2. As “elpolloviejo” states and I wonder, is anyone else concerned about the “stating the governor would have the authority to seize “any real or personal property” after an emergency is declared.” phrase with the governor being the only one who gets to decide what the “emergency” is and when it is over? Then the follow up to clarify “The summary atop House Bill 2238, introduced by state Rep. Marty Wilde, D-Eugene, stated it “clarifies” the governor’s authority and later added, “An owner of property that is used or possessed only temporarily under this section is not entitled to compensation, except as the owner may prove entitlement to compensation” under Article I, Section 18 of the Oregon Constitution.” reads to me like IF the possession of the “property” is NOT temporary, the state will decide when/if you get the property back and when/if you will be compensated for the property, and how much if any you will be compensated for the “property”, the state being the entity deciding on the value of the “property”. Are there limits to what the state can call “personal property”?

  3. So I bet the “profiteering” he is referring to this last fall is in this manner? The state makes an offer, do they use fair market value or assessed value? Nobody wants to lose their land for half of what it’s worth especially if they have liens.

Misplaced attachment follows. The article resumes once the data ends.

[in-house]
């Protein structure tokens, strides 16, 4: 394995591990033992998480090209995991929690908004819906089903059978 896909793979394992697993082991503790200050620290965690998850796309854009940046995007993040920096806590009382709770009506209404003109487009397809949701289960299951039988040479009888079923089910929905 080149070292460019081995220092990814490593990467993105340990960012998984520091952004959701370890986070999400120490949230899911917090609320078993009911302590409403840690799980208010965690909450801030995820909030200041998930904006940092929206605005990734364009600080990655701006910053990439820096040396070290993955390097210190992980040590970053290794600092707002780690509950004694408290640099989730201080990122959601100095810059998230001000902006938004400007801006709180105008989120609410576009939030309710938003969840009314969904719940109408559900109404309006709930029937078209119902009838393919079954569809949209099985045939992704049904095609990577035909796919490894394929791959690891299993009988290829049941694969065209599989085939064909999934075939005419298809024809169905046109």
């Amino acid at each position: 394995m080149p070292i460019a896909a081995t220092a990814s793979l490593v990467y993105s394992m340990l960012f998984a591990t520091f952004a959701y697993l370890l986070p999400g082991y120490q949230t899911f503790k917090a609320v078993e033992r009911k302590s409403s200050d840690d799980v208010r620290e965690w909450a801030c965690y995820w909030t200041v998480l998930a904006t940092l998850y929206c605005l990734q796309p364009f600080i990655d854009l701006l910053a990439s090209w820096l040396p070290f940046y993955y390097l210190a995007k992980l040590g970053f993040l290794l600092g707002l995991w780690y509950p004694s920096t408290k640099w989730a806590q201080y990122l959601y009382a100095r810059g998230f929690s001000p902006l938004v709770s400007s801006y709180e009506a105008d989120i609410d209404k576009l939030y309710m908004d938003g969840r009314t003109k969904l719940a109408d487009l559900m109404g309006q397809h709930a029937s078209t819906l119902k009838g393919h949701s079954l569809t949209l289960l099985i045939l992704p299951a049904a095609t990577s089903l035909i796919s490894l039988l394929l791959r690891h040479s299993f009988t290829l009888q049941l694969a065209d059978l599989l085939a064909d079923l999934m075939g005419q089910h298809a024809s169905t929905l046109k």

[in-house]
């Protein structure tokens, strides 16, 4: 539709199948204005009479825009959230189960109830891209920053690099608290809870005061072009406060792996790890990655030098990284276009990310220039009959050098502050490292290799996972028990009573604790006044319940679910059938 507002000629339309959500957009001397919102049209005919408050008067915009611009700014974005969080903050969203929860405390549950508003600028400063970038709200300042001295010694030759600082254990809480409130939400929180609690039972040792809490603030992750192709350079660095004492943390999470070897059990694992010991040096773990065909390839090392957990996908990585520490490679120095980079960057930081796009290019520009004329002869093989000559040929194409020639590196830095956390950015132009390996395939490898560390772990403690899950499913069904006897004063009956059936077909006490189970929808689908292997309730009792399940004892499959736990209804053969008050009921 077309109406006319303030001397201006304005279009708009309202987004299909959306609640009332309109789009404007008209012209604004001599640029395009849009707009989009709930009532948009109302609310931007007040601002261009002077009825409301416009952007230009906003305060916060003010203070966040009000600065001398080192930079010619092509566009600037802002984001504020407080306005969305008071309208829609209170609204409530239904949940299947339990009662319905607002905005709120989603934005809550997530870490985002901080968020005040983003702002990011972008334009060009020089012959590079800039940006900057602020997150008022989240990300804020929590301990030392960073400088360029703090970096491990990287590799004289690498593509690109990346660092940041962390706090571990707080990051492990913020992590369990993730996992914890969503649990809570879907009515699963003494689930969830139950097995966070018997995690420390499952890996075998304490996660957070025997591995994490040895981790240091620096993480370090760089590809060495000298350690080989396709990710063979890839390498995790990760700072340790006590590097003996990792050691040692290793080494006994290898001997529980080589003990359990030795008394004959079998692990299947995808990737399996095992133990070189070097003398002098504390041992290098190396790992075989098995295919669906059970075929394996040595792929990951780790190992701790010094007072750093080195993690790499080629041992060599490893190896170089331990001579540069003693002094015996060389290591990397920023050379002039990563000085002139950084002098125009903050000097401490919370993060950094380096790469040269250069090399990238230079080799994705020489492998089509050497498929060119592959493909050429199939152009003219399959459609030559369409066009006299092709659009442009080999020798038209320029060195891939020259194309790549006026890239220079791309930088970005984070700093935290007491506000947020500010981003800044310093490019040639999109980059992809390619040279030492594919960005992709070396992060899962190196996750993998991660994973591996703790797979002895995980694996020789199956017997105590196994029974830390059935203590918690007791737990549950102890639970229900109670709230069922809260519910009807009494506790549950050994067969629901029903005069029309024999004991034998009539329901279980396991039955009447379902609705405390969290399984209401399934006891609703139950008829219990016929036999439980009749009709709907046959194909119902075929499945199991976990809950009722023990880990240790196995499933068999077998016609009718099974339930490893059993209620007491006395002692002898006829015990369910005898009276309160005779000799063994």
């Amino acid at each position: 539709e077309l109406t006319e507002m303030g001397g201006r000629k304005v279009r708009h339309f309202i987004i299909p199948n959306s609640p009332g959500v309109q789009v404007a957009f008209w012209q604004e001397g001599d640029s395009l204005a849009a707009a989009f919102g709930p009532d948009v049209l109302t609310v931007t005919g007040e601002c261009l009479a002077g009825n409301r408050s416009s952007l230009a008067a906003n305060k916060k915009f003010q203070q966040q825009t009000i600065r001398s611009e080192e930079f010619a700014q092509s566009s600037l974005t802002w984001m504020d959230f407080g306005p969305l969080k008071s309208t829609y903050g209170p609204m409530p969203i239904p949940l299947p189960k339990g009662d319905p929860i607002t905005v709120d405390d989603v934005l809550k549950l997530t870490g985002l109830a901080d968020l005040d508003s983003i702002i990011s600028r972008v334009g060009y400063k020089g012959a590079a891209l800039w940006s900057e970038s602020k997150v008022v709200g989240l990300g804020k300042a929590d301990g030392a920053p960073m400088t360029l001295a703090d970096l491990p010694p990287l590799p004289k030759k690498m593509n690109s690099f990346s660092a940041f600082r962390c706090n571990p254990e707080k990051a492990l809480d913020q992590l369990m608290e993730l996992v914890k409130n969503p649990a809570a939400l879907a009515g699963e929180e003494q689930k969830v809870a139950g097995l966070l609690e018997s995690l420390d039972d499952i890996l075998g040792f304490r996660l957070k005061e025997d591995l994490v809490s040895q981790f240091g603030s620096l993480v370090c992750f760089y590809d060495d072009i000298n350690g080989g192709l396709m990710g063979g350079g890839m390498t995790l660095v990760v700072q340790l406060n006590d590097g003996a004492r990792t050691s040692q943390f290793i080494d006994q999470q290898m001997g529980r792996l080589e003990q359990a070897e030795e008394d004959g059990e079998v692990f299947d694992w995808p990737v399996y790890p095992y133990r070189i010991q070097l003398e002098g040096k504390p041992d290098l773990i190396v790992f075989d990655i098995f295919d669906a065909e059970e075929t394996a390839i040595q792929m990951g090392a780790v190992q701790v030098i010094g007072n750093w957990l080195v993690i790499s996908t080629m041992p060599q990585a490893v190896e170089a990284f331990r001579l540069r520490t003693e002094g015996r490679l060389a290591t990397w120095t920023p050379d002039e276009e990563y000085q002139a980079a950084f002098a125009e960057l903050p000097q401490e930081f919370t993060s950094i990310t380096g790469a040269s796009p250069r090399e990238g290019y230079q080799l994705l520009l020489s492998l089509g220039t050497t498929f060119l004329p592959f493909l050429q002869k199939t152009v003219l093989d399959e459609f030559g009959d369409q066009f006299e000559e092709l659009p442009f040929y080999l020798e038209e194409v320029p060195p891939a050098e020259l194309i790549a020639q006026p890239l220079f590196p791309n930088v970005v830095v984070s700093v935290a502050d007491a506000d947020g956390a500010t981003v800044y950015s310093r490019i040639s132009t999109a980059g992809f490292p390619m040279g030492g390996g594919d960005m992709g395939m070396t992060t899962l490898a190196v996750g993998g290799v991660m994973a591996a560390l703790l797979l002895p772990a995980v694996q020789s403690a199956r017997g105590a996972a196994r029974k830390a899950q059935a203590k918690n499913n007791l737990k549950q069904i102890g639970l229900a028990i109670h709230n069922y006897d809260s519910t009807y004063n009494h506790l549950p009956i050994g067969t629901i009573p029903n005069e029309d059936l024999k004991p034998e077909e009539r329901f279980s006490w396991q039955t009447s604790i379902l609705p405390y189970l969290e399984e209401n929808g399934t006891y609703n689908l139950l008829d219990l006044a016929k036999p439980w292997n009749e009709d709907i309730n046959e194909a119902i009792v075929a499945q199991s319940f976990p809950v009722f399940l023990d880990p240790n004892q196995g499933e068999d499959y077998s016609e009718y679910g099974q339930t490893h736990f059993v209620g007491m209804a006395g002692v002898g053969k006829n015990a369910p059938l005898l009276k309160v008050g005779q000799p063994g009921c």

4. The problem is Kate brown would never abide by the “intent” of this law just like she has ignored the intent of an “emergency measure”. She thinks everything is an emergency to justify her incompetent decisions without question

  5. How can you say the people “misunderstood” what this bill states when you have a Governor that can’t follow her own state constitution? Constitution states the Governor can declare an emergency up to 28 days with a 30 day extension if approved by the legislative branch. She never even got the extension approved by the legislative branch. People forget the executive branch can’t make laws, only the legislative branch can. Our government has acted unlawful on a number of occasions and you don’t think they wouldn’t take advantage of the wording in this bill?? People literally look to politicians and parties to save them, as if they can do NO wrong. Crazy!!!

  6. What will be Oregon’s next great “EMERGENCY”, it may well be all of the owners of rental property than can not pay their mortgages, because of the states decree, that renters no not have to pay their rent, now soon the banks will want, and need to start foreclosure on these properties, and it will be declared an emergency, so as not to throw all of these renters out into the streets that have not paid. The State, IE: Queen Brown has no solution, for this soon to be major problem.
    California, has already started to address this problem, with the passing of a bill that gives the State, first right of refusal on this type of property, it is the beginnings of a land grab.

  7. I find it very hard to believe when the emergency isn’t defined specifically for fires. I also don’t agree when talking about taking personal property including rationing. You won’t have my vote!